Parcel locker and low-cost network operators eye last-mile opportunities
The sight of FedEx, UPS or DHL delivery vans in residential neighbourhoods could soon be ...
The UK government is considering a tax on last-mile consumer deliveries as it seeks to tackle the rising traffic congestion caused by the e-commerce retail boom.
A position paper by the Department for Transport’s scientific advisory committee (SAC) this month considers a range of methods and technologies that could improve the efficacy of last-mile deliveries, and a mandatory delivery charge is an option.
“A mandatory charge, similar to that implemented to discourage plastic carrier bag use, could be applied to all consumer deliveries and returns to encourage consumers to recognise their true business, societal and environmental cost, and hence encourage more sustainable behaviour,” it says.
It says it will need to consult both industry and consumers, but argues that some form of set delivery charge could lead to a reduction in consumer tendency to over-order online, especially given the reliance on free returns policies.
“Explicitly passing the true cost of delivery and return to the customer could reduce unnecessary over-ordering,” says the report. “However, if this is done unilaterally it is likely to negatively impact the competitiveness of the business.”
However, the paper also considers the feasibility of a range of technological developments that could improve last-mile efficiency – including drones, cargo bikes, electric vehicles and 3D printing.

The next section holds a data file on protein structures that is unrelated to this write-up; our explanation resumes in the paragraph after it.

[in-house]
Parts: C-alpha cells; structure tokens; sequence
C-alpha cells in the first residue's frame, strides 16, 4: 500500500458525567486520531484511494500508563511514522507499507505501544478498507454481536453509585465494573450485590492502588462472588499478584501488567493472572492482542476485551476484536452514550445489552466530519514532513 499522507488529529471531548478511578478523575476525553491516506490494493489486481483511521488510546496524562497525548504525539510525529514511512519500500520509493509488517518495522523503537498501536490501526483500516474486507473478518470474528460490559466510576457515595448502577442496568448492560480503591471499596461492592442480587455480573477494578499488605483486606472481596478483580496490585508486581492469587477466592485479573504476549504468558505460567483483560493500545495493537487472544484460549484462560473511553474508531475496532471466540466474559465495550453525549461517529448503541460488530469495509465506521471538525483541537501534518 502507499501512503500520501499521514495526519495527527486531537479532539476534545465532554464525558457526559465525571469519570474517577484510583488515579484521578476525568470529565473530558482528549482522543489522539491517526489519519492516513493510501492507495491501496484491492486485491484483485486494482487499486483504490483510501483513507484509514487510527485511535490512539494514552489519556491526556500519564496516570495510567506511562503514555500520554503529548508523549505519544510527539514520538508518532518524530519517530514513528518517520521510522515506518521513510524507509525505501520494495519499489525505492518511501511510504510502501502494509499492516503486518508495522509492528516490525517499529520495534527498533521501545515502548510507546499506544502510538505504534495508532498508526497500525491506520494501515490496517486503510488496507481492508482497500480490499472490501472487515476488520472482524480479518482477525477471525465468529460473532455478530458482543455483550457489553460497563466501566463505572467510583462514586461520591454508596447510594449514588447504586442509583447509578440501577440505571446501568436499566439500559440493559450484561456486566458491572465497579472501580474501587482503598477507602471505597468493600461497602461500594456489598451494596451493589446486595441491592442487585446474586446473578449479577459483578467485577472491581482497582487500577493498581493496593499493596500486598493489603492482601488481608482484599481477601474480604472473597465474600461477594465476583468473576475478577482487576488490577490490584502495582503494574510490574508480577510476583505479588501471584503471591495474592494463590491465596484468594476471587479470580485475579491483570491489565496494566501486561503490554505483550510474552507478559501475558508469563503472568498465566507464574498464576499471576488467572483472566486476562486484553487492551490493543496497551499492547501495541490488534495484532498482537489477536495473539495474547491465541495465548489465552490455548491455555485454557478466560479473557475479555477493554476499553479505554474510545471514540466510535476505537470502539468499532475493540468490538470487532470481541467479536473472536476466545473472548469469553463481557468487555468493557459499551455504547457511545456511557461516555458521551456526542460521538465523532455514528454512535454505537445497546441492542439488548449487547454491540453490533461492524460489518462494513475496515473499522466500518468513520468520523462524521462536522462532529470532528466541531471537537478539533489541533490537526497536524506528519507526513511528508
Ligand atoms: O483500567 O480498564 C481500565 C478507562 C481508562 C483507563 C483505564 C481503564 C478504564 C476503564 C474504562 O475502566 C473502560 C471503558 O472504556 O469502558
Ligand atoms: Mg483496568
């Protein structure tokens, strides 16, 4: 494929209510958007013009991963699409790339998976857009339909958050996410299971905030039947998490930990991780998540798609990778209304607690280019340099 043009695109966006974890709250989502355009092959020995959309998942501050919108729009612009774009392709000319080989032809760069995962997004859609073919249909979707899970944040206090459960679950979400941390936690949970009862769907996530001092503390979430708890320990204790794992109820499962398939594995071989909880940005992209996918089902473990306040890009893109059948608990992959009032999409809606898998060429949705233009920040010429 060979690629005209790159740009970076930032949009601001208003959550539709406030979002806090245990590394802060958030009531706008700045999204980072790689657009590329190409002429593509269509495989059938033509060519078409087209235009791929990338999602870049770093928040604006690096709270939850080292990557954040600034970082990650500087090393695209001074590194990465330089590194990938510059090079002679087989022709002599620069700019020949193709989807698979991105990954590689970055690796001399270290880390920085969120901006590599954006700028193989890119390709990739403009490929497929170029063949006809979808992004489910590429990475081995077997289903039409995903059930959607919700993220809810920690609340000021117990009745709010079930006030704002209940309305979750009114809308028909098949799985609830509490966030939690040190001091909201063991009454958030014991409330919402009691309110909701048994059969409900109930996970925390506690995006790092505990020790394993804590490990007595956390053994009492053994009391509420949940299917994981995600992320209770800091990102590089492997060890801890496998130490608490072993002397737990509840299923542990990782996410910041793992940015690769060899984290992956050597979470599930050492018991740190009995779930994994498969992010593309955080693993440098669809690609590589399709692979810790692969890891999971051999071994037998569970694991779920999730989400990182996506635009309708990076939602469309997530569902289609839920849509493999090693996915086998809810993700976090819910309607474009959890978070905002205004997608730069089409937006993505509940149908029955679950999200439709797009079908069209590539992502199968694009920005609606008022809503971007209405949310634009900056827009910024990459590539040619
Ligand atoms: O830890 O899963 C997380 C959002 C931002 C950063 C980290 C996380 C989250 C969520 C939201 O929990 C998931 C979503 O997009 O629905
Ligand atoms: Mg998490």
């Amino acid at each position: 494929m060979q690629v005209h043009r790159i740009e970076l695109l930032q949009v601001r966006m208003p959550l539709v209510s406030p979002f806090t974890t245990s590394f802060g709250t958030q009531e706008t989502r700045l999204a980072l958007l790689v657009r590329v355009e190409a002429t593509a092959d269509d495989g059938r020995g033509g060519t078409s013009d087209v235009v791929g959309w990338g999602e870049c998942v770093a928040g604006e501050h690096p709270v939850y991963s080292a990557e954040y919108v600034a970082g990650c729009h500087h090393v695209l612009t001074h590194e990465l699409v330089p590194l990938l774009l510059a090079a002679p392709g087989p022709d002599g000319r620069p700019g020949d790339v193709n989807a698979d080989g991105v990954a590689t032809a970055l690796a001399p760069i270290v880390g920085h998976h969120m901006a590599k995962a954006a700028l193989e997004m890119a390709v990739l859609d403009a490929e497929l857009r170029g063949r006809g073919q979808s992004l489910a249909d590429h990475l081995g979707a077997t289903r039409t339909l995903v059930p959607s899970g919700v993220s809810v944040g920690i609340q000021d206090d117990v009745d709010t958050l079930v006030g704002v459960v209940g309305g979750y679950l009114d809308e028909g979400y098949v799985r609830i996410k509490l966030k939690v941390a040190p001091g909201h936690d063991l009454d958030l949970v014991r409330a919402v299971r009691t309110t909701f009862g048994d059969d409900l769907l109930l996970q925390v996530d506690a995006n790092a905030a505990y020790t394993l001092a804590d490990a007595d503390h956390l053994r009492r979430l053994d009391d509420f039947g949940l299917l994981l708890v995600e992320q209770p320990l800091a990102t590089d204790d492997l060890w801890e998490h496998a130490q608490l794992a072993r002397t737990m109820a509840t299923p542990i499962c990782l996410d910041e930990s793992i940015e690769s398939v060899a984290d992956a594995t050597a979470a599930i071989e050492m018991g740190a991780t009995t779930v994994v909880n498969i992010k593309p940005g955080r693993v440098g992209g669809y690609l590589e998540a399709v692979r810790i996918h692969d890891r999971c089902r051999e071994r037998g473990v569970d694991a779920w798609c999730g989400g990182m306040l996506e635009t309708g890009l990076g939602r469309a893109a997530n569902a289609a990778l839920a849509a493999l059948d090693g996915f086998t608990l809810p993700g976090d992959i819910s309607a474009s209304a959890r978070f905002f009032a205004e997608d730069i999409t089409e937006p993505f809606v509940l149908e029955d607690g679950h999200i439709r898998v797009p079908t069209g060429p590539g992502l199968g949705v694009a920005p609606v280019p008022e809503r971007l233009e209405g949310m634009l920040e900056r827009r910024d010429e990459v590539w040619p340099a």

Drones are largely ruled out, due to potential security issues and potential congestion and “currently are unable to be deployed due to regulation restricting their use to ‘line of sight’ of the operator, although work is underway to explore potential solutions such as collision avoidance systems”. But it does suggest drones might work in rural areas.
Cargo bikes were ruled out for rural areas, due to the longer distances involved. However, it does suggest progress could be made with the greater deployment of electric trucks or other zero-emissions vehicles.
“In the future, electric or fuel-cell powered [light vans] could be used in cities, towns and, to some extent, larger rural areas if refuelling is available. However, there are still very few ultra-low-emission vans on the market and hydrogen refuelling stations are currently very scarce.
“Delivery hubs could, in the future, have hydrogen refuelling stations installed to address this,” it suggests.